Friday, July 25, 2014

Wonder Models and Wheelchairs: Overcoming Disability to Conquer Runways and Misconceptions

Nordstom recently made waves when it published it's catalogue with Jillian Mercado modeling boots from her wheelchair. Apparently Nordstrom has been proudly using alternatives to the "typical" model since 1997, making a once invisible group of individuals within fashion very public. 

Also featured in the catalogue are Alex Minksy who is seen here agilely stretching with a prosthetic leg...

...and Shaholly Ayers, who so deftly models a handbag, you wouldn't notice that she only has one arm.

Mercado (one of the fiercest models I've ever seen) is becoming one of the voices of the alternative modeling community. Receiving not only the Nordstrom opportunity, but a successful campaign with Diesel as well as interviews are keeping her face (and story) in the media. She doesn't let her condition define nor confine her. Her blog, Manufactured 1987, is as cool and stylish as any of the other style blogs we read daily. The only difference is that instead of standing in front of cool things, she's seated, usually in her power chair.

She and many others are leading the charge awakening the otherwise aloof industry that they are indeed here and, better yet, are more than capable of modeling just as fiercely as Cara Delevinge or Chanel Iman.
But, between you and me, I personally don't see this "addition" of alternative models (as if they were supposed to be excluded) as "cutting edge" or "game changing" as others have called it, rather I say it's about damn time. Thank you, Nordstrom, for helping the discussion along. I'm grateful that at least one large high end department store, along with the ever evolving JCPenney, at least considered the notion to include those who have often been counted out or completely ignored all together.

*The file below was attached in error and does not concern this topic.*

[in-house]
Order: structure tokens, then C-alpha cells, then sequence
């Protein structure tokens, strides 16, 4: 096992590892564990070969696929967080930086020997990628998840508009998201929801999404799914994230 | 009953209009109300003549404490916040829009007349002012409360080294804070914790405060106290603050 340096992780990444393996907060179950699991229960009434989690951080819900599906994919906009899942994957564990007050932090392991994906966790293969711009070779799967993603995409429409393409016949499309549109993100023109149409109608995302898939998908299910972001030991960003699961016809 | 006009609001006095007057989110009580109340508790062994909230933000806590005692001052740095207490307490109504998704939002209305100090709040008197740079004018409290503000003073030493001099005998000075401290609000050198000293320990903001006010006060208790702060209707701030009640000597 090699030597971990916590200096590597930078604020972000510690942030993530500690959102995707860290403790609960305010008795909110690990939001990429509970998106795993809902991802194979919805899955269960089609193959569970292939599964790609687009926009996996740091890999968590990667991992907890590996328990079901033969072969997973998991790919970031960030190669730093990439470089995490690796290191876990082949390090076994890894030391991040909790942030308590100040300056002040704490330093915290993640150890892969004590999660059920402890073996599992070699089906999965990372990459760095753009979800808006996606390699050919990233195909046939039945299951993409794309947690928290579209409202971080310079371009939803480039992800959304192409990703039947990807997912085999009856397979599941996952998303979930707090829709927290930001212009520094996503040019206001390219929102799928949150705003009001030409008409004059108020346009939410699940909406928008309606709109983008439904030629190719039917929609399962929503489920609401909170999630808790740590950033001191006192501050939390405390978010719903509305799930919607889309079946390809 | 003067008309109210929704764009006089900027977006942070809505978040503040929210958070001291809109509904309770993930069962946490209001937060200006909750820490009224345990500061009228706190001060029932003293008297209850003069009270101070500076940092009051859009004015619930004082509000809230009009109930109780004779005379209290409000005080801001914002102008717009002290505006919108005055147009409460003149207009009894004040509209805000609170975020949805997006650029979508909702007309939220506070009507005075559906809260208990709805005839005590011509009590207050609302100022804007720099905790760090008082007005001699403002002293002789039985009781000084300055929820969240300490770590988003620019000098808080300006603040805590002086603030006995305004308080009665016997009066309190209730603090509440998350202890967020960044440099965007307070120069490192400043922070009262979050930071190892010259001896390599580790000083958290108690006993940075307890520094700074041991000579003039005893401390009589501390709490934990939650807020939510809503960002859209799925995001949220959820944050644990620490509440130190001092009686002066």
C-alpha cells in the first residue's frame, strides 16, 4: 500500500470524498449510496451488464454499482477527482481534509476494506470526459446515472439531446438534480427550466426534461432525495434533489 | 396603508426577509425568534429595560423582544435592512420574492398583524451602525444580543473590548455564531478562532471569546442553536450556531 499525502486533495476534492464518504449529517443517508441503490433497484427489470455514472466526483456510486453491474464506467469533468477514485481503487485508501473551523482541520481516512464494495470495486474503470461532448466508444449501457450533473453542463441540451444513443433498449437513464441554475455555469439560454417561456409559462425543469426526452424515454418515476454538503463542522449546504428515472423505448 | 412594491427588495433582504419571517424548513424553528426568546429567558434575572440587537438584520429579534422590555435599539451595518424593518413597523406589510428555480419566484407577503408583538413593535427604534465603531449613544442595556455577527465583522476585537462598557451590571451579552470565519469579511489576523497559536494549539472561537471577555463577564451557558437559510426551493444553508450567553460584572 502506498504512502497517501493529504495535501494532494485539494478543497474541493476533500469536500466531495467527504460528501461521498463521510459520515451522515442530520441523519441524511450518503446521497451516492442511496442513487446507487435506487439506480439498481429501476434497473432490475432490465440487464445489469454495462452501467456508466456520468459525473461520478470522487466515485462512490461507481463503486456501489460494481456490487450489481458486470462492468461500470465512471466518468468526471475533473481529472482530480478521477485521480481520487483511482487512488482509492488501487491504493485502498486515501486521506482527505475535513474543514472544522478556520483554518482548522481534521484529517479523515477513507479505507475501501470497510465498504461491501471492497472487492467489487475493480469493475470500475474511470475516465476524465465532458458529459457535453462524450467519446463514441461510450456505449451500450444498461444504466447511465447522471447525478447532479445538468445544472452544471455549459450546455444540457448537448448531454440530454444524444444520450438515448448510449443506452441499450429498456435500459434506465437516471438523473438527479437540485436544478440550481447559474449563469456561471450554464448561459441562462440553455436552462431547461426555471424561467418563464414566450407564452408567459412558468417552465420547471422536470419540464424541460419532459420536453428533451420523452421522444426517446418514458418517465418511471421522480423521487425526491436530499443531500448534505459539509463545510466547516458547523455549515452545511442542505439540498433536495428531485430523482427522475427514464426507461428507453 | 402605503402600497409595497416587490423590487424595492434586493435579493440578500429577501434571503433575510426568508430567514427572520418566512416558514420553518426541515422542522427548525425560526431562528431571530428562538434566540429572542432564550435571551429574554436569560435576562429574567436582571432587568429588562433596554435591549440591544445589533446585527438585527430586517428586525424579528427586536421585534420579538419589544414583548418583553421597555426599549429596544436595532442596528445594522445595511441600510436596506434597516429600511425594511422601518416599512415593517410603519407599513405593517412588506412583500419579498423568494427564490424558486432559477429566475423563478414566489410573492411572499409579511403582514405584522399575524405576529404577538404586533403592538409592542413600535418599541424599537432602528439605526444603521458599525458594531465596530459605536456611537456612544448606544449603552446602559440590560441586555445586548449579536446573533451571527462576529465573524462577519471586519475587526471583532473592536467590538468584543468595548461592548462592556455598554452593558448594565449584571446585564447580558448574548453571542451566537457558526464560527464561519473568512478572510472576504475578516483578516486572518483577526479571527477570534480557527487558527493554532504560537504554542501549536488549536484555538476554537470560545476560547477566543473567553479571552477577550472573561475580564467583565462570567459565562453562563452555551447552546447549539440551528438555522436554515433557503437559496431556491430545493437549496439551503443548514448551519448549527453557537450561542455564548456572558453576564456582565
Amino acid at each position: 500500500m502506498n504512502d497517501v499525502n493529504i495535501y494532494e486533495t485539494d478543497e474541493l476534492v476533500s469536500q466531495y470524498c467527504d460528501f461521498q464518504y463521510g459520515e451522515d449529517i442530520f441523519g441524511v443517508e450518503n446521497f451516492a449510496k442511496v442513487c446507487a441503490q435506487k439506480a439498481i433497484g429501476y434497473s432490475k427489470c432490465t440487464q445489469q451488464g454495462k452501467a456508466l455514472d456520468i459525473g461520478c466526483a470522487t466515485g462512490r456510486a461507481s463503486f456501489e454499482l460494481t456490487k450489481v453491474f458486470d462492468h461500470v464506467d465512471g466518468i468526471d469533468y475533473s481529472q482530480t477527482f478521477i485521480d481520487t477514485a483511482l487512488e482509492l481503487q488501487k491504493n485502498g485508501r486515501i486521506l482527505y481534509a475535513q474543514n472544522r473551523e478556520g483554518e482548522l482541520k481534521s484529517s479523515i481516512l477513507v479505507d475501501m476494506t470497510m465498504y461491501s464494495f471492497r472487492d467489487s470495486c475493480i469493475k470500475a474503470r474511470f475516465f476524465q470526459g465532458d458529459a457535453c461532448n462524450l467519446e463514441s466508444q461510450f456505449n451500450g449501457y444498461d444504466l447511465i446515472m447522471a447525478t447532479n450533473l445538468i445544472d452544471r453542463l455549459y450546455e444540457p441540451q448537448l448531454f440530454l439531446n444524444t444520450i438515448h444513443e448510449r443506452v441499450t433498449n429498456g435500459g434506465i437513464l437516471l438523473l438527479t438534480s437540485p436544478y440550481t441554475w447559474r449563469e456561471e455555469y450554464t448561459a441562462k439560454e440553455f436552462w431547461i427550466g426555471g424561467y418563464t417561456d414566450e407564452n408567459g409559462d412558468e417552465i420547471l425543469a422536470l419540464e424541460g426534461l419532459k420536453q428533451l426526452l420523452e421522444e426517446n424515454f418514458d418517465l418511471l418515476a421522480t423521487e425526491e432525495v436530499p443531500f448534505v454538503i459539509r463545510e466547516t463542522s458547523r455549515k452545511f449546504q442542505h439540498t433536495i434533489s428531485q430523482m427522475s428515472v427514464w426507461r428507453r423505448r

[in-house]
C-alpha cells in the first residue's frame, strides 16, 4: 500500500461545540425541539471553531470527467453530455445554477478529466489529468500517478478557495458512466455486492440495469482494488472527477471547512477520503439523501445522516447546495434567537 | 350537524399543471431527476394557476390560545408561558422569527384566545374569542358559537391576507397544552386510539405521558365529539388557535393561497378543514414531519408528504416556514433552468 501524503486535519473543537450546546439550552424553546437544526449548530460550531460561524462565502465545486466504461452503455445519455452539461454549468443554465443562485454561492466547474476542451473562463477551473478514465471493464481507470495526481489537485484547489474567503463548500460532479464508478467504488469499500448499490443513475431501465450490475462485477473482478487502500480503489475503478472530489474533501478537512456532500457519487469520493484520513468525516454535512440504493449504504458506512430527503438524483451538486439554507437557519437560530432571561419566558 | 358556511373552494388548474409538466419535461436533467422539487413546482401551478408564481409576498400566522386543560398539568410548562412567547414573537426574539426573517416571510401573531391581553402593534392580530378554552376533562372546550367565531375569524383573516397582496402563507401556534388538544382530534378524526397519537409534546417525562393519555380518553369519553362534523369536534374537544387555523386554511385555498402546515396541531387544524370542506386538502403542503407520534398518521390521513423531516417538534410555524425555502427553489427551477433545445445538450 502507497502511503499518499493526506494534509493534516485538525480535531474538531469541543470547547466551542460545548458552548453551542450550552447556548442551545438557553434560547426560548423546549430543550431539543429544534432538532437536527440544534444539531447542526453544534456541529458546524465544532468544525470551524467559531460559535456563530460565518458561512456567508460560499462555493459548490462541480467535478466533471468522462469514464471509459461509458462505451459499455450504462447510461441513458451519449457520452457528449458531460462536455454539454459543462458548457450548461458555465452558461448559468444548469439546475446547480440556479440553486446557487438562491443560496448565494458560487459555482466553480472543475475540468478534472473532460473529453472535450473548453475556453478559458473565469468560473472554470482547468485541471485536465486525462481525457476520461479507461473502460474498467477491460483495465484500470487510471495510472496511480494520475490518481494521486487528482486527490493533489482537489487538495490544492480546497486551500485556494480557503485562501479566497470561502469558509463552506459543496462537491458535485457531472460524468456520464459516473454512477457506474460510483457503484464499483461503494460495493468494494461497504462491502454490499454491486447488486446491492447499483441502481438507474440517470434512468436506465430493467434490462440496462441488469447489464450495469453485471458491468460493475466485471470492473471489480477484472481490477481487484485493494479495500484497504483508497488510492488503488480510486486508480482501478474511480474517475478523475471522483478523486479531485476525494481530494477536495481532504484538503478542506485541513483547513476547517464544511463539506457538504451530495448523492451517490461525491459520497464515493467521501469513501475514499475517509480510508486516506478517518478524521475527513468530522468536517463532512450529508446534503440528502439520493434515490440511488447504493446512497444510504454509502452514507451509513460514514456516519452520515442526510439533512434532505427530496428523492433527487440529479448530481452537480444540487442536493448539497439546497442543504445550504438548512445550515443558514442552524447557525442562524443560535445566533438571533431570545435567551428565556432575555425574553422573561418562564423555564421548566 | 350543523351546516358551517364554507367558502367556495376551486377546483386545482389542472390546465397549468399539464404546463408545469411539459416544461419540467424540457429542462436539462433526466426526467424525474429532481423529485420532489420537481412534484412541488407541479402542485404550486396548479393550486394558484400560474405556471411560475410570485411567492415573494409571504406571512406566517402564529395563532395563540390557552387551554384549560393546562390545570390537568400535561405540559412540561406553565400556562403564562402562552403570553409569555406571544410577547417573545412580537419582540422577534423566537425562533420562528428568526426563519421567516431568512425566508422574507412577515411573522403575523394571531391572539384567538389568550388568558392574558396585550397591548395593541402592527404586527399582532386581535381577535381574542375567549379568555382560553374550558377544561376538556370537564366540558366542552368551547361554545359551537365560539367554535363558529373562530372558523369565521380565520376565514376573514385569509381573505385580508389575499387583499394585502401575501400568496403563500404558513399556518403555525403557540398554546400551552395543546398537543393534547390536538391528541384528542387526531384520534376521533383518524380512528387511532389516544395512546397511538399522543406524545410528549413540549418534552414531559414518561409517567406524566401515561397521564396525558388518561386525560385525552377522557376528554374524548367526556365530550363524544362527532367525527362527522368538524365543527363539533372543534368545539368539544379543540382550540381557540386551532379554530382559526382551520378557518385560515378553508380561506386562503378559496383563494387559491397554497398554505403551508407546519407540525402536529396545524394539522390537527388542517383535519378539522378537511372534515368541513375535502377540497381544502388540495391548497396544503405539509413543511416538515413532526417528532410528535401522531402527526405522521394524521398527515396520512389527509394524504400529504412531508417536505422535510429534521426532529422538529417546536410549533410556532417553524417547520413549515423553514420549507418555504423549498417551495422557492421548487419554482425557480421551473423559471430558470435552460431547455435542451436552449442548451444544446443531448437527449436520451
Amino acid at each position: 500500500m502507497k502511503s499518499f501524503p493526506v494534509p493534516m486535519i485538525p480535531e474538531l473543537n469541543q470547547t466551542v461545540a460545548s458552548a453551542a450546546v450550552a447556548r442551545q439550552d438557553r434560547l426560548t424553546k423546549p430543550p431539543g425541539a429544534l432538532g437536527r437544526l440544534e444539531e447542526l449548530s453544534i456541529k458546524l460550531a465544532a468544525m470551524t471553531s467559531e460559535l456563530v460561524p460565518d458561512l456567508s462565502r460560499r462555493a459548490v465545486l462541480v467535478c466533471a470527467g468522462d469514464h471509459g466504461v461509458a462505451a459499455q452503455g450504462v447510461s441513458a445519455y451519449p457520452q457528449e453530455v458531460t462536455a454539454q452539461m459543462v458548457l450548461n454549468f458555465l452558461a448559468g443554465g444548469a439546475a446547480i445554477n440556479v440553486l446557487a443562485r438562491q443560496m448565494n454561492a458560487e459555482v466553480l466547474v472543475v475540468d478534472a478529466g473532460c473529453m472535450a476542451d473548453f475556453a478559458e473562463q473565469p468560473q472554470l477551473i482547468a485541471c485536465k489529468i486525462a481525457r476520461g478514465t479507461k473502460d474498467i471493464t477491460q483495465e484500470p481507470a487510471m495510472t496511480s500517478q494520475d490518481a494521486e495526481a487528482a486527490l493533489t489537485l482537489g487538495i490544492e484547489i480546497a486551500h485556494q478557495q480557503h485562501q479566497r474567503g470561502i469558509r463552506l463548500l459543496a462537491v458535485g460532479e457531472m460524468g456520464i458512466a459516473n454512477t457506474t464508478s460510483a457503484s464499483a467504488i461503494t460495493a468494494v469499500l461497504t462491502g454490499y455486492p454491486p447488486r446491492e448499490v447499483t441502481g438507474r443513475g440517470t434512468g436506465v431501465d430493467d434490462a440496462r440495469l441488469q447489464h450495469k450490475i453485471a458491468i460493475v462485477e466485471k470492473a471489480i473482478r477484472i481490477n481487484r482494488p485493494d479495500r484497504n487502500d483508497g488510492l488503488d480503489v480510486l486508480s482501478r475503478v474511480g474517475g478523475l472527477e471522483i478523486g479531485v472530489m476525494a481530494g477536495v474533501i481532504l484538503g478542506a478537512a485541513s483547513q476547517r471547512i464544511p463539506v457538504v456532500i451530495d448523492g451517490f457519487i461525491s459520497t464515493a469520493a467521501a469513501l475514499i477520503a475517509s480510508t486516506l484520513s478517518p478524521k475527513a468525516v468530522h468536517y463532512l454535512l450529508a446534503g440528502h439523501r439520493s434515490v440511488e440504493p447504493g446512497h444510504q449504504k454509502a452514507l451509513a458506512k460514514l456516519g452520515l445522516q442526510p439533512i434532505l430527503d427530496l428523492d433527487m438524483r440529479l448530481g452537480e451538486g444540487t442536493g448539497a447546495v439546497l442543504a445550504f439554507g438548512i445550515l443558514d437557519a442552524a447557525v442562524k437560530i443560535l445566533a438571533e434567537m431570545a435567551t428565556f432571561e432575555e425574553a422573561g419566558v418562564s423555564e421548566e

The fact that others feel that this is edgy or trendy concerns me. Trends are things that fade in and out of communal favor. But these are people, not trends. And they deserve to have the chance to rock the runway or pose for the camera. Why should a wheelchair or a prosthesis or Down syndrome stop them? Why should we?

Maybe it's time the style, beauty, and fashion industries grow up and realize that we all are not able bodied white 18 year olds wearing size 2 with long hair and carrying a birkin, but rather we all come in many different shapes, shades, sizes, and situations, all of which are beautiful in their own ways and should be accepted, especially within a community that claims to be as progressive and forward thinking as fashion. 

It's about dressing your entire community, even if that part of the community is different than you. It's about addressing the needs of everyone involved in that community, even if it means wheelchair friendly raincoats that are just as stylish as "normal" trenches. It's about redressing all of the misconceptions, the stereotypes, and, especially, the prejudices surrounding this unique and essential part of our community that redefine what we previously believed it meant to be disabled. 

And as I said's about damn time.